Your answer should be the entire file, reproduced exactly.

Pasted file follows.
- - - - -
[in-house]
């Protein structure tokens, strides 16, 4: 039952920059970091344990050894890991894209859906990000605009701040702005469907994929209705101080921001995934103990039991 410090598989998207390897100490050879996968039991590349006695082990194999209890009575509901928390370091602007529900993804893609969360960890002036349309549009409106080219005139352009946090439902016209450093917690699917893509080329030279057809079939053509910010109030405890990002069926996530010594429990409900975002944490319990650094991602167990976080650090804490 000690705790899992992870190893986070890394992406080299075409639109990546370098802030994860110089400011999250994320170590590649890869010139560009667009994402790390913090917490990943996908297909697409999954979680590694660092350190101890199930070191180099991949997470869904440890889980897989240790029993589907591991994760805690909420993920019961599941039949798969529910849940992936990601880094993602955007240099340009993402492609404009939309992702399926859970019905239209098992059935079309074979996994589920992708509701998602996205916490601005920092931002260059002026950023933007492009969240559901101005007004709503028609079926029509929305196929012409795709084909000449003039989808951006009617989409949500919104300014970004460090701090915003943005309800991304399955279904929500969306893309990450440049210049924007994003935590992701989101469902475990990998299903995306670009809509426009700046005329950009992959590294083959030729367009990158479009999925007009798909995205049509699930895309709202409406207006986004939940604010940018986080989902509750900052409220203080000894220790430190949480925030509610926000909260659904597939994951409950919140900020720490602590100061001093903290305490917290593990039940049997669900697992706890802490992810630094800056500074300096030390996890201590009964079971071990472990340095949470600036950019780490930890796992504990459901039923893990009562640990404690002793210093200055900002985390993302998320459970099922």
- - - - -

[in-house]
């Protein structure tokens, strides 16, 4: 039952920059970091344990050894890991894209859906990000605009701040702005469907994929209705101080921001995934103990039991 410090598989998207390897100490050879996968039991590349006695082990194999209890009575509901928390370091602007529900993804893609969360960890002036349309549009409106080219005139352009946090439902016209450093917690699917893509080329030279057809079939053509910010109030405890990002069926996530010594429990409900975002944490319990650094991602167990976080650090804490 000690705790899992992870190893986070890394992406080299075409639109990546370098802030994860110089400011999250994320170590590649890869010139560009667009994402790390913090917490990943996908297909697409999954979680590694660092350190101890199930070191180099991949997470869904440890889980897989240790029993589907591991994760805690909420993920019961599941039949798969529910849940992936990601880094993602955007240099340009993402492609404009939309992702399926859970019905239209098992059935079309074979996994589920992708509701998602996205916490601005920092931002260059002026950023933007492009969240559901101005007004709503028609079926029509929305196929012409795709084909000449003039989808951006009617989409949500919104300014970004460090701090915003943005309800991304399955279904929500969306893309990450440049210049924007994003935590992701989101469902475990990998299903995306670009809509426009700046005329950009992959590294083959030729367009990158479009999925007009798909995205049509699930895309709202409406207006986004939940604010940018986080989902509750900052409220203080000894220790430190949480925030509610926000909260659904597939994951409950919140900020720490602590100061001093903290305490917290593990039940049997669900697992706890802490992810630094800056500074300096030390996890201590009964079971071990472990340095949470600036950019780490930890796992504990459901039923893990009562640990404690002793210093200055900002985390993302998320459970099922």